As I close in on to my 100th blog post, I have thought a lot about writing and inspiration, and where do all those blog posts come from when so much of my time is spent doing so many un-inspirational tasks: paying bills, doing dishes, eating a microwave burrito, stuck in Los Angeles traffic and trying to get more sleep.
Fortunately, my inspiration is never far away. The books are piled upon other books and then crammed into every possible nook to fill my bookcase. In fact, all my bookcases look the same, too many books for too little space.
One of my favorite ways to find inspiration is by reading someone else’s writing. It does not matter what the subject, genre, style or tone is to me, as long as the writer is talented, passionate, knowledgeable or funny I get inspired. I am not sure how it all works, but while I am reading something I am enjoying pictures and thoughts just come. For a moment, I tap into something beyond myself.
Here are my top 50 books that take have given me a lot of reason to fill blank notebooks and computer screen. These works have also helped me get off the couch, make the bed, and have a better day. While many of these books are not any precise order, the last ten really are my best of the best. Enjoy.
50. The ABC Murders by Agatha Christie
This was the first grown up book I ever read. I would eventually go on a brief but intense Agatha Christie compulsion when I was 12. Not sure how I feel about her writing now, but she sure got me reading then.
49. The Cosmic Serpent by Jeremy Narby
A compelling read about the Ayahuasca people from the jungles of Peru and how intelligence and consciousness come together. Narby is academic without being dense and made me rethink what I know about primitive cultures.
48. Lonely Planet’s Iceland
It was an older addition that included a fascinating sidebar about the chess fanatics of Grimsey. The story inspired me to take a tiny plane to a small island in the Arctic Circle north of Iceland to discover the story was bogus. I was stranded on the boring little island for several days until the weather improved.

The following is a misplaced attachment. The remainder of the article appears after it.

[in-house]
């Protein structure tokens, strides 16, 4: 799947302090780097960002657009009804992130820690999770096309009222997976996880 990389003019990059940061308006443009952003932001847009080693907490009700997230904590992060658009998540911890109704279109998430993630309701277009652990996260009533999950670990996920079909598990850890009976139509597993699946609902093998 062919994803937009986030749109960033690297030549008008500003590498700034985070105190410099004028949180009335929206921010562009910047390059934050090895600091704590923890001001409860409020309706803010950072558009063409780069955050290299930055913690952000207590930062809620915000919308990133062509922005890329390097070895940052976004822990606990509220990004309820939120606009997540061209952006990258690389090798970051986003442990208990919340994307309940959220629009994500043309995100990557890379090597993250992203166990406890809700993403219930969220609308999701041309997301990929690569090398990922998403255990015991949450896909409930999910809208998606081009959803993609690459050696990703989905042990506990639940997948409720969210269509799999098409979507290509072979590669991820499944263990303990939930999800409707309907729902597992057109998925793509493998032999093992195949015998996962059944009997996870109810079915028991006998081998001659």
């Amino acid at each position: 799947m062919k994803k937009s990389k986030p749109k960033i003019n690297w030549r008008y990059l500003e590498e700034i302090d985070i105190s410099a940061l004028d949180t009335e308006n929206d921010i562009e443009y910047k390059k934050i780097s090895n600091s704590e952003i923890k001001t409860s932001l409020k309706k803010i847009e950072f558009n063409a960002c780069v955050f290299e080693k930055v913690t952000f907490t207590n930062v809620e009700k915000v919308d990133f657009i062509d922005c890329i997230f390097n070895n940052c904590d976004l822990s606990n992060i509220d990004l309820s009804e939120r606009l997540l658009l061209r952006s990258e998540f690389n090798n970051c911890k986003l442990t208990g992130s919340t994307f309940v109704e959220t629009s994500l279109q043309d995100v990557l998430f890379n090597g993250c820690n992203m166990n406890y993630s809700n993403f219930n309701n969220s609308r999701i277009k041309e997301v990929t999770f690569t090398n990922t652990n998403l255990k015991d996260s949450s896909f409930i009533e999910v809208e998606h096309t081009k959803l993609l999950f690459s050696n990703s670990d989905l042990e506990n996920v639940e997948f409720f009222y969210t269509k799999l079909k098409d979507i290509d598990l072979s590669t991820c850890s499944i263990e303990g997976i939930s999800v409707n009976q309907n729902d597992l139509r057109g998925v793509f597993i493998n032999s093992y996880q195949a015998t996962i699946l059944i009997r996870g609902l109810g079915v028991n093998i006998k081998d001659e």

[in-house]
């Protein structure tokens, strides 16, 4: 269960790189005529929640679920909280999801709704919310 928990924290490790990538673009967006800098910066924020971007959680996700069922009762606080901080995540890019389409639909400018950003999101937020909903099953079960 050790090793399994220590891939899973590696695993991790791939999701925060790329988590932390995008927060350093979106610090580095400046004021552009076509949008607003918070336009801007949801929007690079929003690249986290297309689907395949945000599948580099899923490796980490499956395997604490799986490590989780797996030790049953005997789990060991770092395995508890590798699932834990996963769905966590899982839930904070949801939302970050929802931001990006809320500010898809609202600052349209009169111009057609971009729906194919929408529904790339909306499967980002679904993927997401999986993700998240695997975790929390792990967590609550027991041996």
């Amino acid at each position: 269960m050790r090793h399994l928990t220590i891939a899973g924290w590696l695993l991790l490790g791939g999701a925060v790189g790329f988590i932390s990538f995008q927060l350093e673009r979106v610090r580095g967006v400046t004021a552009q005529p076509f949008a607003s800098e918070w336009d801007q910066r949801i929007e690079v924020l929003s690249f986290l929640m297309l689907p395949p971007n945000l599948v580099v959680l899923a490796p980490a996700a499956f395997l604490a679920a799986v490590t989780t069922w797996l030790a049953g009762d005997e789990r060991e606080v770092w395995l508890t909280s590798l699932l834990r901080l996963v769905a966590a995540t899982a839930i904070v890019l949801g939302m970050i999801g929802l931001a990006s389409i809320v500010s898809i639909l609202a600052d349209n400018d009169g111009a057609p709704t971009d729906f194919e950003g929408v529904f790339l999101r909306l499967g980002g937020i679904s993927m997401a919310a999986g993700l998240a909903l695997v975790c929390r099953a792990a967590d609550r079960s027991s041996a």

47. On Golden Porch by Tatiana Tolstaya
I was turned on to this obscure writer by one of the best writing teachers I have ever had. Tolstaya’s writing is about childhood boredom, sorrow and 30 other emotions that made me want to do nothing but write.
46. A Beginner’s Guide to Constructing the Universe by Michael S. Schneider
This book is on the philosophy of numbers and how they work in nature. There are also bits of math, science, and a sense that there really is order to the world.
More of the inspirational 50 coming next week.
46-41 40-36 35-31 30-26 25-21 20-16 15-11 10-6 5-1
Now that we can digitalize many of these books, they would certainly be a lot less heavy to bring around on trips!
You just hit on a painful topic for me. While I have completely embraced the digital age, I have not been able to accept one of those hand held book readers as a replacements for all these books littered around my home.
.-= Devin Galaudet´s last blog ..How to Get a Press Trip =-.
I hope you wrote LP about that Iceland story!
I agree, I’m a real bookworm but I’m reluctant to give up my old fashioned paper and ink. Part of the pleasure of reading is the turning of pages, seeing much loved books start to look well used too. I’ve got so many books and the idea of not having bookshelves full is not one that I’m ready to contemplate just yet.
Two of my favourite books are both about travel in South America – Paul Theroux’s Old Patagonia Express and Bruce Chatwin’s In Patagonia. Both decided me that I had to see this amazing continent and when I did it all blew me away.
I never did write LP. By the time it occurred to me to say something they had come out with a new edition — without the magical sidebar.
I am wit you on the books. And I also love Theroux. I am reading “Dark Star” right now — very slowly. Last I read we were in a train in Djibouti.
.-= Devin Galaudet´s last blog ..Free Stuff: Cruising and Cruise Ships 2010 & Insight Guides Caribbean =-.